Most of these estimates for co2 emissions from paper assume that some of the disposed paper ends up in a land fill and is turned into methane by microbes. Methane is 20 times as strong as a greenhouse gas as co2 is and the methane emissions translate into higher co2 equivalent emissions. But, another possibility is to store or bury the newspaper in a way that methane isn't released. In this way the carbon in the paper is sequestered. This report suggests that trees can be grown as a way to sequester carbon, and one way to do so would be to sequester newspapers. I am not sure what the impact on this analysis would be if this were to occur.

MJ of energy per kg of paper: The Paper Calculator shows a value of 31 MJ per kg of paper, while Asa Moberg finds a value of 10.4 MJ per kg and Greg Kozak comes up with 110 MJ.

Kg of paper per tree: The amount of paper that one tree produces is estimated at 237 kg by this Depaul University analysis. The Green Press Inititive states that 95 million trees can produce it takes 6 million metric tons of virgin fiber or 63 kg of paper/tree. Using the lower value would mean more trees would be needed to produce one years worth of NY Times.

Manufacturing of e-books: The numbers for the manufacture of e-books was not done on e-ink readers as no numbers were yet available. I don't know how this would impact the results.

Impact of the cellular system: I used Michael Toffel's estimate. Another estimate of the impact of using a cellular system is found in this report from 2004. It puts the impact of downloading 1 Gb over a UMTS cellular system in Switzerland to be 939 MJ of energy and 27 kg of co2. But, if you take out the impact of the cellular phone and the administration of the cellular system (business trips for cellular employees), what remains is just 20% of that total or 188 MJ (52kWh) and 5.4 kg of co2. Downloading a 334 kB file daily racks up 121 MB a year or 975 Mb, slightly less than 1 Gb. Therefore, this report would estimate the impact of using the cellular system at 183 MJ and 5.2 kg of co2. This is much more energy and about the same amount of co2 as the other estimate I used. Not clear to me which estimate is better, or how things have changed in the cellular commuications business since each report was written.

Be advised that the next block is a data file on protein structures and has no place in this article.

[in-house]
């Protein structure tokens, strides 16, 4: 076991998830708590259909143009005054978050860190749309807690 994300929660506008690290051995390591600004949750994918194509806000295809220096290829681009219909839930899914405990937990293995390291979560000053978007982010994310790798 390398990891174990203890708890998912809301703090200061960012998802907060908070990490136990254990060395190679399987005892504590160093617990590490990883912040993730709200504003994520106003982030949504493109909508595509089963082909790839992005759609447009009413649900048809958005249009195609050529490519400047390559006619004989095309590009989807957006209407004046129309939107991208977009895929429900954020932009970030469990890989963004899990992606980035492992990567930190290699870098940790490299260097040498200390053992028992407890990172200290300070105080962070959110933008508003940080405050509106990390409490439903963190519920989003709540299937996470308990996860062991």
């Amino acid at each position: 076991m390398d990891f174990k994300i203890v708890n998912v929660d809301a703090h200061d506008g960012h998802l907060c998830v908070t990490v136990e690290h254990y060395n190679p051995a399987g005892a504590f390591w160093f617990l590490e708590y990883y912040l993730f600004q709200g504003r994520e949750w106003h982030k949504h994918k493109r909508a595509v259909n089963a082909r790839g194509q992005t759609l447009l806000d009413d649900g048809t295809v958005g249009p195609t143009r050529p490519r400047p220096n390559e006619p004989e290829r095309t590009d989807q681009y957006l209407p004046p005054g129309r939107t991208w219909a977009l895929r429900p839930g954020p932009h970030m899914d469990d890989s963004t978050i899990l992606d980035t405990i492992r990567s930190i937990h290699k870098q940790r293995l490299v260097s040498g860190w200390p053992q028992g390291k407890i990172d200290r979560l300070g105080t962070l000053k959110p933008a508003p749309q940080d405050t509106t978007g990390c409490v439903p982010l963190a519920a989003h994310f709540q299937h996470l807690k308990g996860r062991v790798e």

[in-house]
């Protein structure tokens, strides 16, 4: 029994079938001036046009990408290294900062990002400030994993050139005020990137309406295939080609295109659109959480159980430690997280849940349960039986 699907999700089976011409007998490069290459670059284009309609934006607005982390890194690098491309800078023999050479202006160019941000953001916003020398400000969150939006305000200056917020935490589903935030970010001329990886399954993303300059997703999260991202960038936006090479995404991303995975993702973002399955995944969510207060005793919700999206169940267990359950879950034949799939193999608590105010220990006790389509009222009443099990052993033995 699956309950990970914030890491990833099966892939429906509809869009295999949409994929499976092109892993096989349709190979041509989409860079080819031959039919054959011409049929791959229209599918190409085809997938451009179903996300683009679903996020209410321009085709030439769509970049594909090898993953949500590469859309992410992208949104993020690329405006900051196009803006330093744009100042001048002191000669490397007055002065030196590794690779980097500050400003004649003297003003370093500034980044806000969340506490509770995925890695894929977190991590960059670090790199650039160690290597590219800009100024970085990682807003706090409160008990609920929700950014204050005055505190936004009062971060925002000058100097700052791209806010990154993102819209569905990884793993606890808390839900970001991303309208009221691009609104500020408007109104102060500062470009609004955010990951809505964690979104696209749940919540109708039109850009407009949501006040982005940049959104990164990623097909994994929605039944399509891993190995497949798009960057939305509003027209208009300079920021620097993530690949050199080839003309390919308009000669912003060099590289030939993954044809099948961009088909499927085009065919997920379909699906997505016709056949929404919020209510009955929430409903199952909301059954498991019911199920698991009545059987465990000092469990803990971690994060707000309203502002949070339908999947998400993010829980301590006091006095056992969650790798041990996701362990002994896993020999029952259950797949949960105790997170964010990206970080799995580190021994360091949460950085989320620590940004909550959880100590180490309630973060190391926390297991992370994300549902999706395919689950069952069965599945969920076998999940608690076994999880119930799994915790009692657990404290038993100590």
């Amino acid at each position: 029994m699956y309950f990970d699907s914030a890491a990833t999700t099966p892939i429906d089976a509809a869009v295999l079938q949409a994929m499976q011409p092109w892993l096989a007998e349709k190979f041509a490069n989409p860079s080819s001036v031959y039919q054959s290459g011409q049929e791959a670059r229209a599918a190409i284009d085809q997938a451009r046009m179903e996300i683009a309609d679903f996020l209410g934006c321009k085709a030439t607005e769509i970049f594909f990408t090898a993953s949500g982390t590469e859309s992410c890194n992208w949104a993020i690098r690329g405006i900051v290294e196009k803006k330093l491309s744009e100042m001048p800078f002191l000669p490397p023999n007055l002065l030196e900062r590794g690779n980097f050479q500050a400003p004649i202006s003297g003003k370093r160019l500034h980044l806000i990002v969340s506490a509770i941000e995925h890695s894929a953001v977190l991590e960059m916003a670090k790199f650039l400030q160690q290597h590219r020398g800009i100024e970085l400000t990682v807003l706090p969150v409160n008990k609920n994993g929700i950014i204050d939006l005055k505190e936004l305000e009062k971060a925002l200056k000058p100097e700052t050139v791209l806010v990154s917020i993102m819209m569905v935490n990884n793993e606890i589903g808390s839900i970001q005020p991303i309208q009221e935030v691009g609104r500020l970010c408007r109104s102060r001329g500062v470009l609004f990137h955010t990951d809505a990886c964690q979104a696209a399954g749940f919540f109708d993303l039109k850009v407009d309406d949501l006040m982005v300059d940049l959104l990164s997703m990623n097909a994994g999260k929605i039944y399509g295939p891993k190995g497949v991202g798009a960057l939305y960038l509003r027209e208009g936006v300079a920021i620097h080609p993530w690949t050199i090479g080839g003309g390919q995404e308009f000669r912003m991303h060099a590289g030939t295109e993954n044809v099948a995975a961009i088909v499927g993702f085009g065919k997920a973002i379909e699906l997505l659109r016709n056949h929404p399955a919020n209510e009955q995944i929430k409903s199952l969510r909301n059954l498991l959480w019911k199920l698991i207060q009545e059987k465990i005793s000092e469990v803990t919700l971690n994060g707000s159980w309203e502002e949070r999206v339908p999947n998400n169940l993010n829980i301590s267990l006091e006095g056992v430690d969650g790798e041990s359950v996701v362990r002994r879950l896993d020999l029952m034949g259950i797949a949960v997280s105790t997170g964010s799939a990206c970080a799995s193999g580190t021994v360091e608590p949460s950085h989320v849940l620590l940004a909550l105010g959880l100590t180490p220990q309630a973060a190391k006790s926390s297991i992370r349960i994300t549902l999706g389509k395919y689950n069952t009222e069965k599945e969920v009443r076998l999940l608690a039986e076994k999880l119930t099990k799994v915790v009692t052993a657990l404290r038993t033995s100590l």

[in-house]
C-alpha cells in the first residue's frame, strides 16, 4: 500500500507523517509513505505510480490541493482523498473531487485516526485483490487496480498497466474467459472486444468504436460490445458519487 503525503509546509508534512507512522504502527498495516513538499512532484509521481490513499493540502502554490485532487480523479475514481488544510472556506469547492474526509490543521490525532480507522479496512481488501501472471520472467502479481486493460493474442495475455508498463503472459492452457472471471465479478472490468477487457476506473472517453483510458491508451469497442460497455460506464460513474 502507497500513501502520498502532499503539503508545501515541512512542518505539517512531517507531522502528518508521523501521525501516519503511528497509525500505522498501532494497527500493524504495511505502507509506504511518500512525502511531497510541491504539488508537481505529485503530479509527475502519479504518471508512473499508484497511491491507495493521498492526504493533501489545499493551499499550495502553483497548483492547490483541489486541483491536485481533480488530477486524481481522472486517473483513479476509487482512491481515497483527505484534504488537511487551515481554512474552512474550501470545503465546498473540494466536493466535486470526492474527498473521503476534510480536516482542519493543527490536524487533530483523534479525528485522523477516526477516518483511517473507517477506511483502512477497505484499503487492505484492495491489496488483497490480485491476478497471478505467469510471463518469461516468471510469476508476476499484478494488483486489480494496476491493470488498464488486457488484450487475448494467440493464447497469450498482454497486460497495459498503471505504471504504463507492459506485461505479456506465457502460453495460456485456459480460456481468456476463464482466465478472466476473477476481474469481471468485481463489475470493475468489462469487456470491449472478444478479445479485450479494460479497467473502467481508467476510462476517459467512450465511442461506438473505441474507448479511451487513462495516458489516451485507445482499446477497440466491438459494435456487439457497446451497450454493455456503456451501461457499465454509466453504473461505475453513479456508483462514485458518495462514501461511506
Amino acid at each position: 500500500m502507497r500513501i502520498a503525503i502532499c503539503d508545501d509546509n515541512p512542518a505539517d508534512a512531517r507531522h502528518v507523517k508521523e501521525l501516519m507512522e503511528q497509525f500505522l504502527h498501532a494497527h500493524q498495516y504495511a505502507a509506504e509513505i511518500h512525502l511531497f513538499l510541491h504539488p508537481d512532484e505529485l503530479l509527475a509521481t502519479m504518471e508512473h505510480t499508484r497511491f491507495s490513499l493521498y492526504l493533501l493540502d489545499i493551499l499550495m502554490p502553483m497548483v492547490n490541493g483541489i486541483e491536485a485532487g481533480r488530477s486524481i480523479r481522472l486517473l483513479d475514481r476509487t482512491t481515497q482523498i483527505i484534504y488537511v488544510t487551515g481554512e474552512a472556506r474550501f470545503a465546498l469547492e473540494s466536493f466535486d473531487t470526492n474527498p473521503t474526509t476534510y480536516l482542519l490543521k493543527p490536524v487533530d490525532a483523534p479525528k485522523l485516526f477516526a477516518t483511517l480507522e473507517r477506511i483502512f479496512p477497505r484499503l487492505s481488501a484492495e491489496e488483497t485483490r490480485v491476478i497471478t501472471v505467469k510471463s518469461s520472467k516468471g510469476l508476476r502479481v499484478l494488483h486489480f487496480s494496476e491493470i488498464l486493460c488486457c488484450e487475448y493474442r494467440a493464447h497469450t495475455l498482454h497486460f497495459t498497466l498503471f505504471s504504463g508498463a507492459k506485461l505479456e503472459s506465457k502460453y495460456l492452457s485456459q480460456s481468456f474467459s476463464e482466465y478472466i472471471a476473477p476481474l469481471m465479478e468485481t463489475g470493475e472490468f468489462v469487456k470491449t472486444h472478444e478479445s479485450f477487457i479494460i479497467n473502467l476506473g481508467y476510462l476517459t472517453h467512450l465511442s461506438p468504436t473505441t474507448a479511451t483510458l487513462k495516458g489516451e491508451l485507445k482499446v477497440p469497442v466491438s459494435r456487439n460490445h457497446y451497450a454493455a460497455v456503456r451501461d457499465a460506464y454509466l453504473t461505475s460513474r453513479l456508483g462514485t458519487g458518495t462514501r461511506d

Ignored aspects of the e-book life cycle: I don't know how much energy it takes to run the servers from which the newspaper file is downloaded from, but given how efficient servers are today, I don't believe a single 334 kB file download a day is significant. Also I am not sure how much energy and emissions the engineers that developed the Kindle and the engineers who created the software for the Amazon website used. Should the energy they use while working in their offices or when flying on business trips be included?

Impact of how electricity is generated: While the average American power plant emits .6 kg of co2 per kWh of power produced, it varies greatly, as low as .013 kg in Idaho (hydro-power) and as high as 1.0 kg in North Dakota (coal, I assume). Where you get your power from changes the values.


Wednesday, August 20, 2008

Interesting Articles of the Week

Kobe Bryant more popular than Yao Ming in China.

Are birth control pills reducing the fitness of humanity?

China's 9 year old Milli Vanilli.

Detroit housing market is so bad that looters are stealing the boards from boarded up homes.

MIT researchers print tiny battery using viruses.


If they IM'd: Obama's VP Prospects

Really funny.


Friday, August 15, 2008

Cow Power Could Provide 3% of U.S. Electricity?

There seems to be a lot more media attention covering “cow power,” than actual viable cow power plants out there.
Hey, why is everybody looking at me?
But a team of researchers at the University of Texas at Austin say that biogas made from manure could provide as much as 3 percent of America’s electricity needs — that’s about the same amount of U.S. electricity that comes from renewables, excluding hydro and nuclear.